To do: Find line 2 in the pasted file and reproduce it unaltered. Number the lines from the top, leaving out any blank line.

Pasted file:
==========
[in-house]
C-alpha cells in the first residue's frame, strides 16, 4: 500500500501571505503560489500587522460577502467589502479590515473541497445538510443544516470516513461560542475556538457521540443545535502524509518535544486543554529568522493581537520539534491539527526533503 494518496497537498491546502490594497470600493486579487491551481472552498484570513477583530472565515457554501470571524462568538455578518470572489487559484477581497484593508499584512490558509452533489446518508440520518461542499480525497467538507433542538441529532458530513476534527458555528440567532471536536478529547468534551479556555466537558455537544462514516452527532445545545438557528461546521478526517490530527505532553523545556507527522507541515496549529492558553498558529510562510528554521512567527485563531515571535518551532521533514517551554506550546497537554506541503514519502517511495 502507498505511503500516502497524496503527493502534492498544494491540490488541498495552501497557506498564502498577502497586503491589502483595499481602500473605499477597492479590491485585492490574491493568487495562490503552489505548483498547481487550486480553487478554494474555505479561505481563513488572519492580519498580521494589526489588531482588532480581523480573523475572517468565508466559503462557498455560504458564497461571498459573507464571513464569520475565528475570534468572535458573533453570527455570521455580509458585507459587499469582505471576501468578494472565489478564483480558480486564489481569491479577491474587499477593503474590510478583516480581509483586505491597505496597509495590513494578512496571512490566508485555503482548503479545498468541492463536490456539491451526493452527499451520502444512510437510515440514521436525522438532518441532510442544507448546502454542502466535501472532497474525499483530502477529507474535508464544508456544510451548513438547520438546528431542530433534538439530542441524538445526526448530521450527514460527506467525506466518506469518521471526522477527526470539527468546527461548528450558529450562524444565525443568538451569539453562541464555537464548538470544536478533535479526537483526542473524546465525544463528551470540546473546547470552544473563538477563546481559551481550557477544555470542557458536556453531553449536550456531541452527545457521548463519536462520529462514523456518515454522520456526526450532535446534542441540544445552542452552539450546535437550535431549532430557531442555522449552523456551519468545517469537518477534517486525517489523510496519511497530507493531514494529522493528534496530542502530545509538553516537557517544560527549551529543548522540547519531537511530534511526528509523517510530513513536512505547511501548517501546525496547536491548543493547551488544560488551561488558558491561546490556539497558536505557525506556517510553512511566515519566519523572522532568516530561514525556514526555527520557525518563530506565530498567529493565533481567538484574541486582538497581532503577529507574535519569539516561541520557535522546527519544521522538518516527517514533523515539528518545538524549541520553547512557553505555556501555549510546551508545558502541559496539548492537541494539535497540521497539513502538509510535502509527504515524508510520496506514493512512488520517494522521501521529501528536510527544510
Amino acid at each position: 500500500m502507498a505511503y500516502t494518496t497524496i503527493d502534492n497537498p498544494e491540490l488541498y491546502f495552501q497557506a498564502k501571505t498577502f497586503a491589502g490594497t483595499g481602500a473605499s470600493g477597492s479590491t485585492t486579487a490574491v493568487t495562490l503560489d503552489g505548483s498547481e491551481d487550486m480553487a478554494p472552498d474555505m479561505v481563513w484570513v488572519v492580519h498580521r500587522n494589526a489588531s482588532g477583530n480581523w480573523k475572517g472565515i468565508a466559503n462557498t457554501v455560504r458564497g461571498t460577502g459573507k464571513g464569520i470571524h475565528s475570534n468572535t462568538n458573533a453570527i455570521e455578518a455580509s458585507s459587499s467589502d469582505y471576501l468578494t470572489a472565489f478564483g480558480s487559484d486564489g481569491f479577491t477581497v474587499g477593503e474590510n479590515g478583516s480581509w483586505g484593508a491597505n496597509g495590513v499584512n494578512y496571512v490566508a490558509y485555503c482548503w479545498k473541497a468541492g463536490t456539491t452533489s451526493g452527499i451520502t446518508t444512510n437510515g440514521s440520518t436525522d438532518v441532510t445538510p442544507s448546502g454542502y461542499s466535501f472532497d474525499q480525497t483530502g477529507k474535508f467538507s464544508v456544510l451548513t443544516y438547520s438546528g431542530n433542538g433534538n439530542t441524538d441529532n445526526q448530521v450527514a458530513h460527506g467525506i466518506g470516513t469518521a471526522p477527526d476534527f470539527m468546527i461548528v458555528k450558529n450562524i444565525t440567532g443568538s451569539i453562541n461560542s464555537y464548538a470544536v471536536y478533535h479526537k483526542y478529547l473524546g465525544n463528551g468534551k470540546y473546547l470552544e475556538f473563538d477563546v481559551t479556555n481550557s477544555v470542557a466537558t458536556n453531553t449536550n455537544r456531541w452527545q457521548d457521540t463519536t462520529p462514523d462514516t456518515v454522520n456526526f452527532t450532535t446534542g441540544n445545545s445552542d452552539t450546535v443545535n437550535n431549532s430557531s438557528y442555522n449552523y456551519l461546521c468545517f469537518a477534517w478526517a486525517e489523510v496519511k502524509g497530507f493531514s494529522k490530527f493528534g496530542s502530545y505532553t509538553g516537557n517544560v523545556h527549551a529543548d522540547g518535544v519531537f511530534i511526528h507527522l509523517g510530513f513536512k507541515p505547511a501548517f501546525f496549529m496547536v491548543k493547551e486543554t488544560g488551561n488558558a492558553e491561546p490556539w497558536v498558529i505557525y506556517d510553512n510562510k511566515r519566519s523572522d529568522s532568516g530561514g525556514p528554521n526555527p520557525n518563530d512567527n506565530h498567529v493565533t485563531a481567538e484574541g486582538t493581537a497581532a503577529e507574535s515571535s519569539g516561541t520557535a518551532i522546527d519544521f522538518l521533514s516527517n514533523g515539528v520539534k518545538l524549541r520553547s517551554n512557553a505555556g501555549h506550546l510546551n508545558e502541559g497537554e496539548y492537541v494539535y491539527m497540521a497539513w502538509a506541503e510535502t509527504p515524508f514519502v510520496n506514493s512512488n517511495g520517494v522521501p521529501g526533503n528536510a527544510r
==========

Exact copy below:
C-alpha cells in the first residue's frame, strides 16, 4: 500500500501571505503560489500587522460577502467589502479590515473541497445538510443544516470516513461560542475556538457521540443545535502524509518535544486543554529568522493581537520539534491539527526533503 494518496497537498491546502490594497470600493486579487491551481472552498484570513477583530472565515457554501470571524462568538455578518470572489487559484477581497484593508499584512490558509452533489446518508440520518461542499480525497467538507433542538441529532458530513476534527458555528440567532471536536478529547468534551479556555466537558455537544462514516452527532445545545438557528461546521478526517490530527505532553523545556507527522507541515496549529492558553498558529510562510528554521512567527485563531515571535518551532521533514517551554506550546497537554506541503514519502517511495 502507498505511503500516502497524496503527493502534492498544494491540490488541498495552501497557506498564502498577502497586503491589502483595499481602500473605499477597492479590491485585492490574491493568487495562490503552489505548483498547481487550486480553487478554494474555505479561505481563513488572519492580519498580521494589526489588531482588532480581523480573523475572517468565508466559503462557498455560504458564497461571498459573507464571513464569520475565528475570534468572535458573533453570527455570521455580509458585507459587499469582505471576501468578494472565489478564483480558480486564489481569491479577491474587499477593503474590510478583516480581509483586505491597505496597509495590513494578512496571512490566508485555503482548503479545498468541492463536490456539491451526493452527499451520502444512510437510515440514521436525522438532518441532510442544507448546502454542502466535501472532497474525499483530502477529507474535508464544508456544510451548513438547520438546528431542530433534538439530542441524538445526526448530521450527514460527506467525506466518506469518521471526522477527526470539527468546527461548528450558529450562524444565525443568538451569539453562541464555537464548538470544536478533535479526537483526542473524546465525544463528551470540546473546547470552544473563538477563546481559551481550557477544555470542557458536556453531553449536550456531541452527545457521548463519536462520529462514523456518515454522520456526526450532535446534542441540544445552542452552539450546535437550535431549532430557531442555522449552523456551519468545517469537518477534517486525517489523510496519511497530507493531514494529522493528534496530542502530545509538553516537557517544560527549551529543548522540547519531537511530534511526528509523517510530513513536512505547511501548517501546525496547536491548543493547551488544560488551561488558558491561546490556539497558536505557525506556517510553512511566515519566519523572522532568516530561514525556514526555527520557525518563530506565530498567529493565533481567538484574541486582538497581532503577529507574535519569539516561541520557535522546527519544521522538518516527517514533523515539528518545538524549541520553547512557553505555556501555549510546551508545558502541559496539548492537541494539535497540521497539513502538509510535502509527504515524508510520496506514493512512488520517494522521501521529501528536510527544510